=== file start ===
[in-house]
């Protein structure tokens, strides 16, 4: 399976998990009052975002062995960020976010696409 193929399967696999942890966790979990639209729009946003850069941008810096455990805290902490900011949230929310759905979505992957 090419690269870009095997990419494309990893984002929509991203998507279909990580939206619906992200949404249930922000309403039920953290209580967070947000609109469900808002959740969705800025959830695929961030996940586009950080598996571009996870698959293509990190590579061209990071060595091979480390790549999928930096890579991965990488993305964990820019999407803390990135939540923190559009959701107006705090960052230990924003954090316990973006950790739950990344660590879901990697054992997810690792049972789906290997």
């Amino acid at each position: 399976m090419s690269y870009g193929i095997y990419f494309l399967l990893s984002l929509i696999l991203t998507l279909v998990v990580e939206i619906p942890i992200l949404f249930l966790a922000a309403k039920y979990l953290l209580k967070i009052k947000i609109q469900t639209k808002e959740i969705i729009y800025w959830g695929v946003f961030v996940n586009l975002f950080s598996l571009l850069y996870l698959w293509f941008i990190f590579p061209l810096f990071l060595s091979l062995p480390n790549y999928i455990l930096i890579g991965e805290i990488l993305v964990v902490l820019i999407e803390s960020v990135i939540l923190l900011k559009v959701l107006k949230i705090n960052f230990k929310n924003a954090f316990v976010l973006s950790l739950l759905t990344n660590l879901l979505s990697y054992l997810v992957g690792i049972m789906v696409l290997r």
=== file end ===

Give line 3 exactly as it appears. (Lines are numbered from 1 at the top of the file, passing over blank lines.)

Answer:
């Amino acid at each position: 399976m090419s690269y870009g193929i095997y990419f494309l399967l990893s984002l929509i696999l991203t998507l279909v998990v990580e939206i619906p942890i992200l949404f249930l966790a922000a309403k039920y979990l953290l209580k967070i009052k947000i609109q469900t639209k808002e959740i969705i729009y800025w959830g695929v946003f961030v996940n586009l975002f950080s598996l571009l850069y996870l698959w293509f941008i990190f590579p061209l810096f990071l060595s091979l062995p480390n790549y999928i455990l930096i890579g991965e805290i990488l993305v964990v902490l820019i999407e803390s960020v990135i939540l923190l900011k559009v959701l107006k949230i705090n960052f230990k929310n924003a954090f316990v976010l973006s950790l739950l759905t990344n660590l879901l979505s990697y054992l997810v992957g690792i049972m789906v696409l290997r």